Grades6 to 12
tag(s): chinese (49), classroom management (146), design (91), engineering (132), french (86), logic (249), OER (31), Online Learning (10), probability (136), psychology (65), statistics (134), STEM (215)
In the ClassroomTake advantage of content in courses to supplement your current lessons. No registration is required to access and view course information. Share this site with gifted students or students with interests in specific academic areas not covered in your current curriculum. Create a course and offer it to your students for greater interaction and learning through community building. Find great ideas from other existing courses. Teachers of gifted can use courses to challenge students in their areas of interest. You can also have gifted students create or collaborate on a student-made "course." Explore the topics for some new, engaging topics to round out your own expertise. Allow students to enroll in a course that would fit into their career goals as an exploratory opportunity in that field. The Open Learning Initiative would also be perfect for setting up directions and steps for any projects you require students to do for your class. The program will integrate with some learning management systems.
Includes an education-only area for teachers and students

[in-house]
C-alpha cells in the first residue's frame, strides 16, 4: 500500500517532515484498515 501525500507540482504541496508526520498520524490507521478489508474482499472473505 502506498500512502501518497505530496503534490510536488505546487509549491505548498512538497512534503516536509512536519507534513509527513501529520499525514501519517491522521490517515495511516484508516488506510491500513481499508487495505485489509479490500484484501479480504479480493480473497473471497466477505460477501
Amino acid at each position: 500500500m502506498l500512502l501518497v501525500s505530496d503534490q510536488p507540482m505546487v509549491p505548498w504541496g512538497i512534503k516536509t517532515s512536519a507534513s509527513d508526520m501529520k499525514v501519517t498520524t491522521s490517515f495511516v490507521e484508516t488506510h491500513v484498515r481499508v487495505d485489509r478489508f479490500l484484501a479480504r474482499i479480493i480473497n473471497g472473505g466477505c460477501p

Parent permission advised before posting student work created using this tool
Premium version (not free) includes additional features or storage
Products can be shared by URL
Multiple users can collaborate on the same project
Includes teacher tools for registering and/or monitoring students
In the ClassroomDiscover the many free resources for teaching digital safety offered on this site. Share a link on your class website for parents. Include the interactive game as part of a computer center during Internet safety lessons. Use the free lesson plan to teach digital safety either as a one-time unit or as mini-units throughout the school year. Have cooperative learning groups create podcasts discussing digital safety information. Use a site such as Buzzsprout, reviewed here, to create the podcasts.
GradesK to 12
tag(s): professional development (200)
In the ClassroomGain a better understanding of media literacy tools by taking KQED's professional development courses. Participate in classes on your own or with colleagues as part of your ongoing professional development. Begin any of the self-paced courses anytime and complete them at your own pace.